The fact that there are more cannabis industry trade show than ever and more are popping up every month is great in many ways: these events being held and promoted to the general public help the long-overdue normalization process the industry needs, they encourage and inspire bright, talented newcomers to accept and/or join the industry, they give cannabis businesses much needed marketing and promotional outlets, provide priceless networking opportunities, and create competition with existing shows that helps bring the costs of attending and exhibiting down.
Of course, there are drawbacks as well: With so many shows in so many markets, just vetting all the shows for ROI and trying to organize your company’s attendance & exhibiting schedule has become a huge job in its own right. The lure of fast money attracts many fly-by-night operators & non-cannabis savvy organizations to pitch hastily created events and make wild claims about attendance, Number of exhibitors, and featured guests. One of our exhibitors recently joked, “it’s been a hell of a year – we exhibited at the ‘biggest, most important cannabis event of the year’ fifteen times!”
With conventions being such an important part of the cannabis industry, and so many events to choose from, here are some thoughts on how to maximize your budget & ROI as an exhibitor or attendee (Full disclosure – As a co-founder of NECANN, I help run 5 cannabis conventions in New England, and one in Reno. Naturally, I think all of them are great.)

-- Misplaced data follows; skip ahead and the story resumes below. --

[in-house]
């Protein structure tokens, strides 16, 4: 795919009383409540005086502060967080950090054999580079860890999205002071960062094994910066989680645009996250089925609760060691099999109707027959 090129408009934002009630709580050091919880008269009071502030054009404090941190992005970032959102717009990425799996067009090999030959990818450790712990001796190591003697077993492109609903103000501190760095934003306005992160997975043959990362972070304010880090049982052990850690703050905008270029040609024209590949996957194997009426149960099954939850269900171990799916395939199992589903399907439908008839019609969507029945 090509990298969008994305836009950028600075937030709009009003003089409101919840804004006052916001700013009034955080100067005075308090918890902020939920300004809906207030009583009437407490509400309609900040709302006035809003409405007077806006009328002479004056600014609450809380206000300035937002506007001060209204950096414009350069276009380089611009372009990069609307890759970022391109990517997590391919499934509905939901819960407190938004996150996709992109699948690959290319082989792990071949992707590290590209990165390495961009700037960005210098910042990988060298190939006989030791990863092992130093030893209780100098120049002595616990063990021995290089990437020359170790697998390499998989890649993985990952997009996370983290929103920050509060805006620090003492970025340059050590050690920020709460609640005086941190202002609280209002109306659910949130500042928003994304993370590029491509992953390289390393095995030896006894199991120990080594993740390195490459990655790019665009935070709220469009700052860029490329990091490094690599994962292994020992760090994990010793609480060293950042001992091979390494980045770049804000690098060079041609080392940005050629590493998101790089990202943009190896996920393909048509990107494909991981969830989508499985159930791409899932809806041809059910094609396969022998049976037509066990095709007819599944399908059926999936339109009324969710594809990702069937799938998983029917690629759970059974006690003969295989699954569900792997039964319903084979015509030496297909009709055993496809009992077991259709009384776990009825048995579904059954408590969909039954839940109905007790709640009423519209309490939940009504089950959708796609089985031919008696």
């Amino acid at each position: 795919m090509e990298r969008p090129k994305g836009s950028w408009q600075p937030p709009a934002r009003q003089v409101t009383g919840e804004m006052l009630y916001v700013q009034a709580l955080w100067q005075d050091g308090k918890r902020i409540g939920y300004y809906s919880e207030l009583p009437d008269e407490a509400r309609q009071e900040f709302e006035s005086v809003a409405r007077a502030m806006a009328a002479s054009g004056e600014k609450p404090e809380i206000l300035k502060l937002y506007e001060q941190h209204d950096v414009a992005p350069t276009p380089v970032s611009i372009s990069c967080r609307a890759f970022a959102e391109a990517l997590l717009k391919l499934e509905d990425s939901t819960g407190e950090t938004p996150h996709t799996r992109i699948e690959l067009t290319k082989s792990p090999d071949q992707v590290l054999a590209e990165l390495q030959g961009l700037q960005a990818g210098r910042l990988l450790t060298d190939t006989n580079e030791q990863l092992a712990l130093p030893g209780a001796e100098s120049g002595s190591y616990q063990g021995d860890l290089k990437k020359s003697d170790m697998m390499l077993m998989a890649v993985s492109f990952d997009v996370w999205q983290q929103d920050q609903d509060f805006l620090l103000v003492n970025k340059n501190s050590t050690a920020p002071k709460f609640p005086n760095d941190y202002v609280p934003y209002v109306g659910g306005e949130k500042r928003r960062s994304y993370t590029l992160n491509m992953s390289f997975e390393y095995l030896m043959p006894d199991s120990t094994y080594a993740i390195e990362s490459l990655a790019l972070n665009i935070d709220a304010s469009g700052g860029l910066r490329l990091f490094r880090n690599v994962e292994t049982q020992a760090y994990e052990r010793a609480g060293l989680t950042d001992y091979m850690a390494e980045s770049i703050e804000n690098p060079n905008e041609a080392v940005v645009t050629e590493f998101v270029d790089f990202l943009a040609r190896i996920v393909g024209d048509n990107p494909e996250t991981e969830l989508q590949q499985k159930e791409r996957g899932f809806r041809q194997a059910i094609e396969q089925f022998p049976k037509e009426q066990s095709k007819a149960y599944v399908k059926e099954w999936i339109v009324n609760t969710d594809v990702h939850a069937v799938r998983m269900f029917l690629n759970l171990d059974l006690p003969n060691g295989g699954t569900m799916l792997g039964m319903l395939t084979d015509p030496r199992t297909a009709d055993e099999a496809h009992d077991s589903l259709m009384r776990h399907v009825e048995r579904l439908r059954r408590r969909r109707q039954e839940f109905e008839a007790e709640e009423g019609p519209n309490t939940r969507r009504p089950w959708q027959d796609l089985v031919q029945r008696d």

Attending: A company attending a convention rather than exhibiting at it can be a great choice that is often over looked. If done right, a huge amount of connections, sales leads, and partnerships can be formed at a fraction of the cost of exhibiting. It should especially be considered for conventions in their first year, where there is no record of success or ROI from exhibitors (so much easier to decide to exhibit next year after walking the floor of a show!). It’s a lot of work to make connections on the floor & get the time and attention from exhibitors who are trying to sell THEIR offerings, but as long as you are respectful & focus only on people you know you can help, it can be done. Pre-planning is key: most shows will have an exhibitor list up in the weeks before the show, with contact information. Reach out to the companies you want to talk to and make a connection. Offer to meet them before or after exhibit floor hours. Bring something (coffee, a nutritious snack, etc) to their booth during the show. Above all, be respectful of their time. Disengage with them if customers come to the booth when they are talking, tell them you will catch up with them when they aren’t so busy. They will appreciate it and remember you for it.
Exhibiting: The choice of whether or not to exhibit at a show is a serious one, as a string of bad choices can leave you cash poor & on the outside looking in with the prospects you missed seeing at the shows you missed. The most important thing to remember is that no show is right for every company, so beware the sales pitch that “this event is the best, it’s perfect for you” from someone who doesn’t even know who you hope to connect with, and what you are trying to accomplish.
My advice is to have high expectations from the person who is telling you to invest your marketing money with them. If they are asking for your money, it’s reasonable for them to know what your business does, who the big players in your space are, and what similar businesses to you are repeat customers at the event. If they don’t know if you sell lighting or soil, don’t know anything about the landscape of your industry, and can’t name any businesses in your vertical that have come back year after year, then you are dealing with a career sales-person reading a pitch off a card. As a career salesperson myself I’m not disparaging that person or their right to make a living, but I would suggest you ask them to have someone from their company with a little more knowledge of the industry connect with you so your questions can be answered.